Business, College of


Date of this Version



"International Knowledge Flows and Technological Advance: The Role of International Migration." A Dissertation. University of Nebraska - Lincoln. 2012.


A DISSERTATION Presented to the Faculty of The Graduate College at the University of Nebraska In Partial Fulfillment of Requirements For the Degree of Doctor of Philosophy, Major: Economics, Under the Supervision of Professor Hendrik van den Berg. Lincoln, Nebraska: August, 2012

Copyright (c) 2012 Kacey Nicole Douglas


Immigration is a major aspect of globalization. As the world becomes increasingly integrated, it becomes important to learn more about the effects of immigration on global economic growth. According to Robert Solow’s long run growth model, technological advance is the only form of economic growth sustainable in the long run. Those who contribute to technological advance – highly skilled labor – however, increasingly emigrate from lesser developed to more developed countries in a process known as brain drain. This process has been shown to lead to a permanent increase in income and growth in the host country relative to the source country. This paper investigates whether brain drain migration can lead to technological advance in the source country. More specifically, do migration flows to the United States (US) lead to knowledge from the US?

To answer this empirically, I use a proxy for technology flows and regress it on immigration and other control variables. Technology flows are measured as the number of forward citations a US patent receives from inventors in a given sample country during a given year. The sample contains thirteen countries over the years 1995-2010. Given the characteristics of the data, a fixed-effects Poisson distribution model was applied to conduct the regression analysis.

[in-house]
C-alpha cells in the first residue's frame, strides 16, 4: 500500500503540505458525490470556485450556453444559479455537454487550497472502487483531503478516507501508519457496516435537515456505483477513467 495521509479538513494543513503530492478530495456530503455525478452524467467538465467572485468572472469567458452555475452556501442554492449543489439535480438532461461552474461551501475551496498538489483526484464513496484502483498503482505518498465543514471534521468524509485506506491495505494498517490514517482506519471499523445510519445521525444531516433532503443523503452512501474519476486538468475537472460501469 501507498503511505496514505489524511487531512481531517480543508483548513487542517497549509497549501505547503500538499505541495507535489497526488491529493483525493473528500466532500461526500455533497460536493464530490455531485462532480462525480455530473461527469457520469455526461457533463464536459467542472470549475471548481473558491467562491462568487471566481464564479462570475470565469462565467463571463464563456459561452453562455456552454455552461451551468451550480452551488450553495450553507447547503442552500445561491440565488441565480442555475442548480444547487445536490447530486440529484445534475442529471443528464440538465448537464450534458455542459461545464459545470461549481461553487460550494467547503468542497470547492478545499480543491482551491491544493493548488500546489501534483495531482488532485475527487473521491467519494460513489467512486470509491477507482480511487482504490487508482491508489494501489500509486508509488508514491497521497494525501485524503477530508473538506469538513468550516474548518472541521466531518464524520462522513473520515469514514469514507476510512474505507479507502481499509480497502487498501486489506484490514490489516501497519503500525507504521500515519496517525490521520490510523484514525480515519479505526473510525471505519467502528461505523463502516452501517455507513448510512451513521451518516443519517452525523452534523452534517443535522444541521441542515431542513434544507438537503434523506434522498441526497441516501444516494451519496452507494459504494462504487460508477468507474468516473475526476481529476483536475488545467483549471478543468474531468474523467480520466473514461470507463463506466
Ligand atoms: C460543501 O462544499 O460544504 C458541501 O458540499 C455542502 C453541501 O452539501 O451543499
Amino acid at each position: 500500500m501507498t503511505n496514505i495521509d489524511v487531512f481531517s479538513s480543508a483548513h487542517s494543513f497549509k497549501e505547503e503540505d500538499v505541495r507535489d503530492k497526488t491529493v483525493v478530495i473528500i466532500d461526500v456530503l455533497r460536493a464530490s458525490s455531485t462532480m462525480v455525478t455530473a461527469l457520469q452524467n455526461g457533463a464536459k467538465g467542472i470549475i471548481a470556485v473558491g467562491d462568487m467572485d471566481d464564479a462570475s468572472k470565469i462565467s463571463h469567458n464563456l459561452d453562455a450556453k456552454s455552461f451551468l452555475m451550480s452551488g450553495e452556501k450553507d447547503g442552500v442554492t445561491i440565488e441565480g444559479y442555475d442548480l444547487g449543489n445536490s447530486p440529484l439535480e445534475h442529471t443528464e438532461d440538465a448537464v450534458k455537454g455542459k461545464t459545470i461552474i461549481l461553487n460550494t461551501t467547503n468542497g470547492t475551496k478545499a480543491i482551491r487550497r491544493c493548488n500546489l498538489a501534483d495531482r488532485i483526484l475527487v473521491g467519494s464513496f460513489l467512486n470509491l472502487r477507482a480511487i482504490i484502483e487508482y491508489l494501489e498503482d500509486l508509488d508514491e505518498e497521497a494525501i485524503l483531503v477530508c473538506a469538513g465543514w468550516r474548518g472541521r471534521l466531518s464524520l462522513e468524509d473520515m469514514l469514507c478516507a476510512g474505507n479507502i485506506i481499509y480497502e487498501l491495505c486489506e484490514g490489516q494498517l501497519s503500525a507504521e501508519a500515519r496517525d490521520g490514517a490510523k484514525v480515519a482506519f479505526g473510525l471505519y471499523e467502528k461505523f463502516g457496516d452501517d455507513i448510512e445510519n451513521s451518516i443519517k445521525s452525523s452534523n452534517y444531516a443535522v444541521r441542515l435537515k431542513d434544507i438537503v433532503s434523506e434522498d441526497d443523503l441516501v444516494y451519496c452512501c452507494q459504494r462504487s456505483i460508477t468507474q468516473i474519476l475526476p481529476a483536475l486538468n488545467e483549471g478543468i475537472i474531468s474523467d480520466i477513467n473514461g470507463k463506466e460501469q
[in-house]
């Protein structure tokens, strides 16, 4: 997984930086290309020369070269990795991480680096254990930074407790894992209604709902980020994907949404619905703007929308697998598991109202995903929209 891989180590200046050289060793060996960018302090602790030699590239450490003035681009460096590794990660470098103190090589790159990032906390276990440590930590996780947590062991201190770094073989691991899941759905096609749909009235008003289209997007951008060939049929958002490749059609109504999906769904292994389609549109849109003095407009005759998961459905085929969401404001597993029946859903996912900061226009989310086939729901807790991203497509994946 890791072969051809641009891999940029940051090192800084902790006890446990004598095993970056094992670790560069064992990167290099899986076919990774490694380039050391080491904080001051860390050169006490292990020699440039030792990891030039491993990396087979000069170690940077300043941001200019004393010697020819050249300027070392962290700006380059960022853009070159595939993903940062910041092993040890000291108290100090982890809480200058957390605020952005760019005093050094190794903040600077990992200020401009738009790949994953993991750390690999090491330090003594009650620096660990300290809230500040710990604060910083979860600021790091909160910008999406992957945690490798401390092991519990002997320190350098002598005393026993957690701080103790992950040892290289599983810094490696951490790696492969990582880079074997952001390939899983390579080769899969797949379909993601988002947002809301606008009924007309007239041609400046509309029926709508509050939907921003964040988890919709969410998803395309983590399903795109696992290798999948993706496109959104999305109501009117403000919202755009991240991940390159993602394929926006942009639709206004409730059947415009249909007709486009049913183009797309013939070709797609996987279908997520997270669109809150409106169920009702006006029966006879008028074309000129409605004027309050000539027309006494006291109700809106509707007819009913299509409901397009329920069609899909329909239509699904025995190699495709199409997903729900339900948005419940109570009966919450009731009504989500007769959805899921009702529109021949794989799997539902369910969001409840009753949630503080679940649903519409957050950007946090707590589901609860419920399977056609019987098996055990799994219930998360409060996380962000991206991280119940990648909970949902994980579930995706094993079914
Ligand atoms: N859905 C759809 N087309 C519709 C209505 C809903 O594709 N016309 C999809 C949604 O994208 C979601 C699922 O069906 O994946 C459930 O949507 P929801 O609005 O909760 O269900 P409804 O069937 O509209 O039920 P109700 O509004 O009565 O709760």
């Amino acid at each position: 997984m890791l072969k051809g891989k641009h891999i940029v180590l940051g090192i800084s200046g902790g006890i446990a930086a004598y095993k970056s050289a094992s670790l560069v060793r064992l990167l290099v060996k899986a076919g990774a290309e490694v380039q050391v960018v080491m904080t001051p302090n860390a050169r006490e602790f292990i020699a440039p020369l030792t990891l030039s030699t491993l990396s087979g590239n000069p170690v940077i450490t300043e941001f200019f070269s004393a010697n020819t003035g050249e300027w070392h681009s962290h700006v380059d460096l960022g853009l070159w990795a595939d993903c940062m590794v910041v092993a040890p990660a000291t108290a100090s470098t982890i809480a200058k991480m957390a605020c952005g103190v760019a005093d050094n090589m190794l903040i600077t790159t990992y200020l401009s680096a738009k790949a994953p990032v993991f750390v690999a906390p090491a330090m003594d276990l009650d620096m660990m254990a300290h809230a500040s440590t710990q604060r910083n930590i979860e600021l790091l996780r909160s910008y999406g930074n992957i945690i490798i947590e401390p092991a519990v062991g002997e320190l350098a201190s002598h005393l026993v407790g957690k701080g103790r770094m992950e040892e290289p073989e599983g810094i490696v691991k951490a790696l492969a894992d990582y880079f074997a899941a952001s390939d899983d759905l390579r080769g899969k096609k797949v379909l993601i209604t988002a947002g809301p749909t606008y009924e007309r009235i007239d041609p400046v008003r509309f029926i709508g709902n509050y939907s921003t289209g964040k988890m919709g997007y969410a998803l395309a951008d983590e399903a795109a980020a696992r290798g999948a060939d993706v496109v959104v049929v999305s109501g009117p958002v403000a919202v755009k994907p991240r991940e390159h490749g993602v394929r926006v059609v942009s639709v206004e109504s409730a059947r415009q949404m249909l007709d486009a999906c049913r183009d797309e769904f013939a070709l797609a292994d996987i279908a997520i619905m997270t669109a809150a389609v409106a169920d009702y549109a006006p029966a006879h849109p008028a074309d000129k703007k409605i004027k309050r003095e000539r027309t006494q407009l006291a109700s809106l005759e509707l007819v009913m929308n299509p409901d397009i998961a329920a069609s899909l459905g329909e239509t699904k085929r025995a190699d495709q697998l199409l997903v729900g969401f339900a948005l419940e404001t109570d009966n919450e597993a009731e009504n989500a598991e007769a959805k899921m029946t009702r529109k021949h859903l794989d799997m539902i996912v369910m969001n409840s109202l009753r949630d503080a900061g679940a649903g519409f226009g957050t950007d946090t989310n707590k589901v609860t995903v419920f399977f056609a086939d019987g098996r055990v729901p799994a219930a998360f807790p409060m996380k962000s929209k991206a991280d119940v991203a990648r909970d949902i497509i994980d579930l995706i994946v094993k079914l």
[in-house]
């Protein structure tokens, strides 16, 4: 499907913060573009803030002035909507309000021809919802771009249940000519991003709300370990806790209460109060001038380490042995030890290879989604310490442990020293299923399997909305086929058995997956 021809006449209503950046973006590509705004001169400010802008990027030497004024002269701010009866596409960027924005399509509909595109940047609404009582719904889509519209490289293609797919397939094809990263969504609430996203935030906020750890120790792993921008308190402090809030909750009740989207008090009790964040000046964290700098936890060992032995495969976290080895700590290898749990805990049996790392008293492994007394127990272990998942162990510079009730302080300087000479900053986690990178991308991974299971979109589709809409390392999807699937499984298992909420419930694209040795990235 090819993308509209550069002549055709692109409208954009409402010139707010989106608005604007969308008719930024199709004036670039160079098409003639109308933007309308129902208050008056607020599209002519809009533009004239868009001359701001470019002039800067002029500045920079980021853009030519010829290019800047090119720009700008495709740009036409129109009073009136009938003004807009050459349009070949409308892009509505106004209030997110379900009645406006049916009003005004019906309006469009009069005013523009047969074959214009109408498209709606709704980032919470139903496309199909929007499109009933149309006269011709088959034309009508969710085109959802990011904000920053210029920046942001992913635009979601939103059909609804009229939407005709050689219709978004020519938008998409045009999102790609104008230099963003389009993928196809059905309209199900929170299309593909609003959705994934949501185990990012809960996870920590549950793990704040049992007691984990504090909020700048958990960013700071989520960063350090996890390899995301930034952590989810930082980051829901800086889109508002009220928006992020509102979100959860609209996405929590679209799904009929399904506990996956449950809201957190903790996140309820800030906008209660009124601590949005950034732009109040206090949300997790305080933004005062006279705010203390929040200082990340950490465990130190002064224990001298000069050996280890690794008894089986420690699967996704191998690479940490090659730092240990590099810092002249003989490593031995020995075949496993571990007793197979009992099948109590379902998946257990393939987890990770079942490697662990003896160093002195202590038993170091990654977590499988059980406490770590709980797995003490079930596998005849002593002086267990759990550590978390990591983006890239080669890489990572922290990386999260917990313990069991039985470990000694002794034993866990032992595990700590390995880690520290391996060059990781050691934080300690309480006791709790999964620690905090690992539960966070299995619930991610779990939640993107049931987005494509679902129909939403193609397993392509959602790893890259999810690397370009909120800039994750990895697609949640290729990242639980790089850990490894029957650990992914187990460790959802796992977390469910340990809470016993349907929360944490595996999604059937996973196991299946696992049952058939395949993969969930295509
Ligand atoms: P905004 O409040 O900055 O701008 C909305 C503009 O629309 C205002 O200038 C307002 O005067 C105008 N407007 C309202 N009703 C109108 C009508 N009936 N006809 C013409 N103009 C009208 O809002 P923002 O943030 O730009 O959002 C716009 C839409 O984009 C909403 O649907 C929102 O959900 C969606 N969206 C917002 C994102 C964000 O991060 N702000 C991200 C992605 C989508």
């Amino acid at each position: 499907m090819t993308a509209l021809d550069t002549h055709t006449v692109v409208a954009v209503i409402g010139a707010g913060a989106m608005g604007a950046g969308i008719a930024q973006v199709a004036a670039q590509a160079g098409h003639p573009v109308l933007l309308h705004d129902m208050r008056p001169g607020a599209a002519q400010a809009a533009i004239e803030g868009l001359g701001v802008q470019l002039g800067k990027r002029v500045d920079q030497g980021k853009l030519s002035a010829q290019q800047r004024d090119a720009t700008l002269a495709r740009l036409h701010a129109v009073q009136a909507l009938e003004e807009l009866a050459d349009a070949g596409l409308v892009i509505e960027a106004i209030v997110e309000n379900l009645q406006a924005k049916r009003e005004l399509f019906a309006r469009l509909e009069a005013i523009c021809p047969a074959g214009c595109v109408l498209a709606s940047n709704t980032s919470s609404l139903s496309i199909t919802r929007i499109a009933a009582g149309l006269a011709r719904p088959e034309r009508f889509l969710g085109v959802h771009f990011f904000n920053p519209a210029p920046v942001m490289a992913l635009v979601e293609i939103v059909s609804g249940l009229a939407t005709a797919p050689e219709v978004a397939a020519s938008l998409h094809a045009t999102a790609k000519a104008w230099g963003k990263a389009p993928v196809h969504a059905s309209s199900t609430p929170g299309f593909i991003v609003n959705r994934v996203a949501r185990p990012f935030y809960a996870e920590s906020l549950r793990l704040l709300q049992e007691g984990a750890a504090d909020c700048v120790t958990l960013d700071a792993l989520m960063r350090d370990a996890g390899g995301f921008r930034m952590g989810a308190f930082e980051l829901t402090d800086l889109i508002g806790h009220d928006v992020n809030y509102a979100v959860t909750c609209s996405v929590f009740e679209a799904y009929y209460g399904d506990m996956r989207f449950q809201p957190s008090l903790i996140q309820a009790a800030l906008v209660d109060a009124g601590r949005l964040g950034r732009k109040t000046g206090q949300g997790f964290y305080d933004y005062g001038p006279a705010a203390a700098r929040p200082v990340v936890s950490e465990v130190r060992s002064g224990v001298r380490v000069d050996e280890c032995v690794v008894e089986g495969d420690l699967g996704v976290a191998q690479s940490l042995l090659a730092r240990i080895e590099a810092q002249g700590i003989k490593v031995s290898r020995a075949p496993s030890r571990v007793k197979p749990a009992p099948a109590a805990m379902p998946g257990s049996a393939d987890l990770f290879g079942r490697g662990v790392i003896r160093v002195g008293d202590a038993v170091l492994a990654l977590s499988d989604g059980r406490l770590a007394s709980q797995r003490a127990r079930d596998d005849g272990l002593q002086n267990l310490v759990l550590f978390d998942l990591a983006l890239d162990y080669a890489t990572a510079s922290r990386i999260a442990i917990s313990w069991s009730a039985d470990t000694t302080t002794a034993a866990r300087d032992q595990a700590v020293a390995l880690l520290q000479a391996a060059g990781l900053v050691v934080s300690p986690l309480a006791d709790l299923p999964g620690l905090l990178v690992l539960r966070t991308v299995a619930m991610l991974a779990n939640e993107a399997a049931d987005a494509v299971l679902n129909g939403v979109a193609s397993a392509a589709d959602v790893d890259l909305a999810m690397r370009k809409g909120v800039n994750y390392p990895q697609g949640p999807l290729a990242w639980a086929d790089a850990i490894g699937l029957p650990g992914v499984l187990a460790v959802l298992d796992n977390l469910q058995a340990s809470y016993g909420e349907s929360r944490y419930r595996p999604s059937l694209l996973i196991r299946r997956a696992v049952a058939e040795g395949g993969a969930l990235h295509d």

The immigration was found to be positive and statistically significantly related to technology flows. The result is fairly robust for different regression specifications; all but one model show that the effect of immigration is statistically significant and all of the models show the effect to be positive. These results support the hypothesis that brain drain migration leads to technology flows back to the source country. Although my sample countries are considered economically developed, there is evidence to suggest they too suffer from brain drain migration to the US. Thus, the results found are significant and relevant for the sample countries analyzed in the paper.

Advisor: Hendrik van den Berg